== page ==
plete with new designs, many of them confined to ourselves; we have them from 50c np; grand values at $1, $1 25, $1 CO, $2 and up to $10 a pair; we guarantee these cannot be duplM
cated anywhere for the prices. Heavy Curtains amtPortiers. Silk and Oriental Curtains. Plain and Figured Scrims. Madras and Curtain Jaces by the yard at popular prices 4
UfillOC ETIIDMICLilUP n Pn I nXMCUT--.Al ways a successful department in our house; is now full up at low pnees. In Table Linens, direct importa-j
nUUot rUflillOrllllU UtrMfi I IliELIa I tions, we show rare bargains; loom linens 20c up, cream and bleached 37Jf, 44 and 60c up; special value at 50c, SJ
worth boo anywhere, lull 7a-incn aounie aamasKs, in Deautiini patterns, to, oiftc, x anu
inntcn. urana values lu loweis, nup&ius auu
and feathers in bulk at low prices.
Mil I INETDV nCDfl DTMCIUT-"Weliave noresnar 0DeQ'CK day; the
llll!UIl IlL. II I Ulml Hill till-II
N. B. No charge for trimming hats and
Oil IO llinnnPPffnnnp
OILiVu MRU UnELOOUUUUO
close prices. In black dress fabrics we quote as grand values, casnmeres io, ii ana wc; 4b-incn.Menriettas 6U, tw, anu eoc; sue
colored dress (roods and snltincrs we shown varied line of imported wool fabrics at 50. 75a nnd SI a vard in ravs. strines. checks, blocks
shades and colors French cashmeres, 4&-inch,
pieces oo-incn dress goous .i to oic, iu new
In Wash Goods we offer elegant French
lies at popular figures. Muslin Underwear,
prices, corsets, nest snapes. nasties, gloves,
Samples sent on request.
B. 85. B.
Because They lire More-Than
New 27-inch India Silks at 63c and 75c.
22-inch India Silks, Empire and Direc
toire Silks, at 45c and 50c. ' i
27-inch India Silks, fl, $125, 51 50 and
$2. Over 500 different styles Indias-at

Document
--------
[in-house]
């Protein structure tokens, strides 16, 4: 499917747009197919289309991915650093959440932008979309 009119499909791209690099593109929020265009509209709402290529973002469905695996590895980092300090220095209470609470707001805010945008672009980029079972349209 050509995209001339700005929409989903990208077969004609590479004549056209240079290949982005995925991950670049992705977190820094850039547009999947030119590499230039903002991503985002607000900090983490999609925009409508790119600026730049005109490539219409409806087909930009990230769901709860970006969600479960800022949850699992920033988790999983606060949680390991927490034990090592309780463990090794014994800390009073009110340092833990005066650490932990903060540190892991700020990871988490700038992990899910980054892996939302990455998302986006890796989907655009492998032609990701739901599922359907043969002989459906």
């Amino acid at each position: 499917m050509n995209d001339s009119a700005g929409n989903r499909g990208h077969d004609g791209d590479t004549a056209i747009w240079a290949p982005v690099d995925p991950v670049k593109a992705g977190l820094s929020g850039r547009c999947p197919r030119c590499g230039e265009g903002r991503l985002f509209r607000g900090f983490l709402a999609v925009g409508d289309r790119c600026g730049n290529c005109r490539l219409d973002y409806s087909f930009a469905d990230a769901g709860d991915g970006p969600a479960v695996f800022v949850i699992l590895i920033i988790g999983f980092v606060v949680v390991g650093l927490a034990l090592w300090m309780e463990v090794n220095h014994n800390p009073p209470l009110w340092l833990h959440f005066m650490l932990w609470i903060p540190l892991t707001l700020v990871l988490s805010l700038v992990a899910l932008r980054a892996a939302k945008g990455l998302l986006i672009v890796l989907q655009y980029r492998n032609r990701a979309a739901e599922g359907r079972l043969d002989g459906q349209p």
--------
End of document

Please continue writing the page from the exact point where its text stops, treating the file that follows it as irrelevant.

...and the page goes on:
prices that will save you money. Styles
most elegtuit imported.
100 pieces 24-inch Plain India (real
China) Silks at 60c; over 56 shades for
blouse waists, decoration, etc., 50c, 24
24-inch Black All-Silk Khadaines, $1.
24-inch Black Dress Silks, fl.
22-inch Black Dress Silks, 85c, 90c, $1,
$125. $150, $175, $2 and $2 50, represent
ing eight different lots of superb goods that
were bought much less than value.
50-inch AlKWool Mixed Tricot Cloths
100 pieces we bought at half original price;,
dollar .goods you get in these at 50c; large
line of choice mixtures. ,
Iff Spring Dress Goods.
New importations Dress Goods and Suit
ings, Paris Bobes and Novelties, surpassing
in extent any offering heretofore attempted.
56-inch English Serges. 56-inch English
Stripes. 52-inch Scotch Suitings. 52-inch
Armure Boyale Cords. 5-inch Suitings.
All the above are high class and worth more
than passing notice $1 to $2 per'yard.
1,000 pieces new Suitings, Stripes. Plaids
and Mixtures, nnd all double-width goods,
25c, 30c, 35c, 45c, 50c, 75c.
New Dress Trimmings, and all the ex
treme, rich, new things; the money-saving
prices on these and the magnificent charac
ter of these will interest all bnyers.
Extraordinary large importation and
offerings New Flannels and English Flan
nelettes for ladies' and childrea'B dresses,
blonse waists, pajamas, etc., from 10c to 65o
a yard. Fashion indicates a remarkable
demand for flannels this season. Silk Stripe
Flannels and Novelties that are beauties.
60-inch .Black Silk Laces for Dresses the
handsomest goods ever imported, and at
Lace and Embroidery Departments have